Using an entire image or a large input size in a 3D model architecture poses several challenges, such as large graphics processing unit (GPU) memory consumption and long training times. To fit the input images into the computer memory and increase training data, patch extraction was performed by dividing the ROI of each subject into small patches of size 60×64×96 pixels with a stride of 30×32×96 that overlapped among patches, which were classified as stenotic or normal patches depending on whether they contained stenotic arteries. Determining the patch size also depends on the size of the stenotic area, which is the minimum size required to cover the stenotic area. Therefore, we obtained training patches from the training group, similar to the validation and testing groups. Data cleaning was applied to the training and validation patches to focus the model on artery stenosis, in which, the patches with the stenosis accounting for less than 0.05% of the total region were removed. As the number of stenotic patches was below the number of normal patches in Table 2, data augmentation of stenotic patches was performed to balance the amount of data in both classes, with the ratio of the normal to stenotic patches as 2:1. Augmentation varied with the shifting of width and height, flipping about the x-, y- and z-axes, and scaling. The voxel was shifted within ±8 pixels, flipped about a random axis, and scaled. This method was also used for random augmentation during the training. Moreover, to avoid detection bias and improve the convergence of the models, all the training patches were shuffled and standardized before being input into the network.

Table 2

The quantity statistics of the patches

Grouping categories Number of normal patches Number of stenosis patches
Training group (64%) 1,305 189
Validating group (16%) 311 67
Testing group (20%) 417 63

Detection method

Proposed deep network

To address the problem of training accuracy degradation with increasing network depth, this study used a modified 3D ResNet (23) as the base architecture to enable the deepening of the network, and firstly integrated a 3D coordinate attention (CA) structure adapted from the original CA block (27) into the non-identity branch of the residual blocks in the 3D ResNet to improve its performance. The 3D CA block and 3D CA-ResNet architectures are illustrated in Figure 1. The 3D CA-ResNet includes transition, residual (identity and projection), and CA type blocks, and the explanation of those blocks are as follow.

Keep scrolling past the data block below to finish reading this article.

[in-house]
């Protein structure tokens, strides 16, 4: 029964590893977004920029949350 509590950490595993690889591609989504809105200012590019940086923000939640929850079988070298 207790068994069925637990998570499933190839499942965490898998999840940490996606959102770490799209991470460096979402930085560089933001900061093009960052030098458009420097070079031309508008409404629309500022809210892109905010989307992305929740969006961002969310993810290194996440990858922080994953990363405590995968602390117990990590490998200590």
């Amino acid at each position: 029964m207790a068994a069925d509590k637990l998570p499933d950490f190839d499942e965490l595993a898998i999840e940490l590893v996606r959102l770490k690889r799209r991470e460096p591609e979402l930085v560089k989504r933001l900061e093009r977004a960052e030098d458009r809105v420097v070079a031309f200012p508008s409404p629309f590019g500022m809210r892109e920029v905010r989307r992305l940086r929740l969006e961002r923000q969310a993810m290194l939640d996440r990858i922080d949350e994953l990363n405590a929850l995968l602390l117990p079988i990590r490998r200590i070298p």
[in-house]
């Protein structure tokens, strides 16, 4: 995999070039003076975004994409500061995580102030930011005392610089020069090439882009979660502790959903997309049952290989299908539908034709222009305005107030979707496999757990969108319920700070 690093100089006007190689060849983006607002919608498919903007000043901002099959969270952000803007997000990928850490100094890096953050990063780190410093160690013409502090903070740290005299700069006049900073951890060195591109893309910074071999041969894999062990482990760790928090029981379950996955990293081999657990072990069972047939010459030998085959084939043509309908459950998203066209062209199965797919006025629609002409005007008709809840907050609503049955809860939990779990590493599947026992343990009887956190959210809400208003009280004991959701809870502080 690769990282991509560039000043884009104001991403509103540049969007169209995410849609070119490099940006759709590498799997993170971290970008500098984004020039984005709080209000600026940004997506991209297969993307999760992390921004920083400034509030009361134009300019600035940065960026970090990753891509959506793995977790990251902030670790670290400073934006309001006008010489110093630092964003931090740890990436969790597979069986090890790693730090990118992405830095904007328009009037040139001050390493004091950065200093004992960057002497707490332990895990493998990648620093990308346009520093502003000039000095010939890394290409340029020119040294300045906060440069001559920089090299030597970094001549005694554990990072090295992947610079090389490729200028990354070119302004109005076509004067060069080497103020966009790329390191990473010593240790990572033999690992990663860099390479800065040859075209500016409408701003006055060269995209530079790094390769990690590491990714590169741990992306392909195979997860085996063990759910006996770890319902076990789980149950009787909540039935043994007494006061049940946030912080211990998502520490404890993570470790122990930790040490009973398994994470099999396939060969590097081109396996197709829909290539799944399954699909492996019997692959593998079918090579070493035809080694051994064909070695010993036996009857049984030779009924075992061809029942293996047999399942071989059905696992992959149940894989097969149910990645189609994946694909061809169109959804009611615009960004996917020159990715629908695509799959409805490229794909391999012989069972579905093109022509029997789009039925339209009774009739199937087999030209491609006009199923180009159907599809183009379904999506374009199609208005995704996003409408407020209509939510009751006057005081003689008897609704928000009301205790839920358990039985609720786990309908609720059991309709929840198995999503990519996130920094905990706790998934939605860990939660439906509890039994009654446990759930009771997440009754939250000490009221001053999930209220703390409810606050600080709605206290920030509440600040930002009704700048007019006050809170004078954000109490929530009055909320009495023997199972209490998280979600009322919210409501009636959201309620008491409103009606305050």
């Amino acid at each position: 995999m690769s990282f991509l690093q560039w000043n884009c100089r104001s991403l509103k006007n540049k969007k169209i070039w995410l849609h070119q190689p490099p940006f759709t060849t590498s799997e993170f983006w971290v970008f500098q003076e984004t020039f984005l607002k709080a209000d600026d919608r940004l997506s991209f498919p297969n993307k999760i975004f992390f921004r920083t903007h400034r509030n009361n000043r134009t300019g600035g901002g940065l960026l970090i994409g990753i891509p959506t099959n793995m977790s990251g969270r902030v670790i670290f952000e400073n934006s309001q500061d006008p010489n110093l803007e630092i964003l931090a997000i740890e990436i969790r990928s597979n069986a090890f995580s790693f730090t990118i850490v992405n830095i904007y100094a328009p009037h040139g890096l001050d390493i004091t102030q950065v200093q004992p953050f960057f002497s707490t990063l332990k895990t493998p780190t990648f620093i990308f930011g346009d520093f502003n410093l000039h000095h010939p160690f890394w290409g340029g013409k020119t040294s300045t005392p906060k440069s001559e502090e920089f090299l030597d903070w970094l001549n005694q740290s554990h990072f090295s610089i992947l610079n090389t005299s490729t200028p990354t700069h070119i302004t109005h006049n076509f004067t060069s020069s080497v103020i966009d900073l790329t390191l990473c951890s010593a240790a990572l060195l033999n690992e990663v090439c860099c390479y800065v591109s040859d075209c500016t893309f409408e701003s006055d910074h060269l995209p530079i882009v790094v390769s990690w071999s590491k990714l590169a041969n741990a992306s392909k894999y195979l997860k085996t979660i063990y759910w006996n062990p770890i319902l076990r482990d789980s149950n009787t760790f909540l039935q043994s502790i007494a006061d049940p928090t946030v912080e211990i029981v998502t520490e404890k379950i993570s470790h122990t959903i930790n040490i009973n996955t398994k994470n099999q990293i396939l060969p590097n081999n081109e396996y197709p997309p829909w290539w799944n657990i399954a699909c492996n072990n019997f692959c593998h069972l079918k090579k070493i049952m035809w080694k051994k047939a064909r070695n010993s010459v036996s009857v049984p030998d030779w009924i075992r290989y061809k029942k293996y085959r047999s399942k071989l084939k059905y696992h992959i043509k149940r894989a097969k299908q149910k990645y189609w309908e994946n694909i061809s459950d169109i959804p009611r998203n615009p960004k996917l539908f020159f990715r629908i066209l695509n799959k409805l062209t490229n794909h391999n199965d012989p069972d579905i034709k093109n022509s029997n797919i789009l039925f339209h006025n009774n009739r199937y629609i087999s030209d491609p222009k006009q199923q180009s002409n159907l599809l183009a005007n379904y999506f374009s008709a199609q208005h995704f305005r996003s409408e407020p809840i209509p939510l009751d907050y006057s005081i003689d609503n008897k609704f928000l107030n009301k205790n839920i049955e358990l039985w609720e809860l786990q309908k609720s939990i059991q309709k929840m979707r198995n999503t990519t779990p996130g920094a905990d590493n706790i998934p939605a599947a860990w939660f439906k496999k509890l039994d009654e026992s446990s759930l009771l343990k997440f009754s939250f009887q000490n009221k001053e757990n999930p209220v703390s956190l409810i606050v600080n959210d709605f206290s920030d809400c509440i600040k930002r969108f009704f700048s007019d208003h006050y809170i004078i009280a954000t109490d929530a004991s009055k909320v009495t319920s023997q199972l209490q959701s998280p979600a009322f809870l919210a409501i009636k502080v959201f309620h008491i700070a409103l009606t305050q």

Figure 1 Architecture of the 3D ResNets. The 3D CA-ResNet adds a coordinate attention block to the residual blocks of the 3D ResNet. The CA block first performs average pooling along the x, y and z coordinates and then encodes spatial information through concatenation and convolution, obtaining attention weights from three 1×1×1 convolution operations. BN, batch normalization; CA, coordinate attention; Conv3D, three dimensional convolution layer; ReLU, Rectified Linear Unit.

Transition block

The transition block is composed of a plain block and a max pooling layer. The plain block represents a convolutional operation, followed by batch normalization and a Rectified Linear Unit (ReLU) activation function, with the convolutional operation using 3×3×3 filters, except in the first transition block, in which a 7×7×7 filter kernel is employed. As a computational unit, the plain block uses a filter kernel set K=[k1,k2,k3,,kC] to transform an input XRX'×Y'×Z'×C' into a feature map URX×Y×Z×C, which is defined as:

uc=BN(δ(kc*X))=BN(δ(s=1C'kcsxs))

where kC=[kC1,kC2,kC3,,kCC'], X=[x1,x2,x3,,xC'], U=[u1,u2,u3,,uC], uCRX×Y×Z, ∗ denotes convolution, δ denotes the ReLU operator, BN denotes batch normalization, kc is the parameter of the c-th filter, kcs denotes a single channel of the kc filter, and xs refers to s-th channel of input X. To simplify the notation, the bias terms are omitted.

Residual blocks

Depending on the difference between the dimensions of the input data and output data, there are two types of shortcut connection implementations: identity and projection blocks, as shown in Figure 2.

Figure 2 ROC curves and the AUCs of the four models evaluated. The 3D CA-ResNet further outperformed the conventional networks, 3D VGG, 3D ResNet, and 3D SE-ResNet, with significant differences among different ROCs (P<0.05). AUC, area under the curve; CA, coordinate attention; 3D, three-dimensional; ResNet, residual network; ROC, receiver operating characteristic; SE-ResNet, squeeze-and-excitation residual network; VGG, visual geometry group.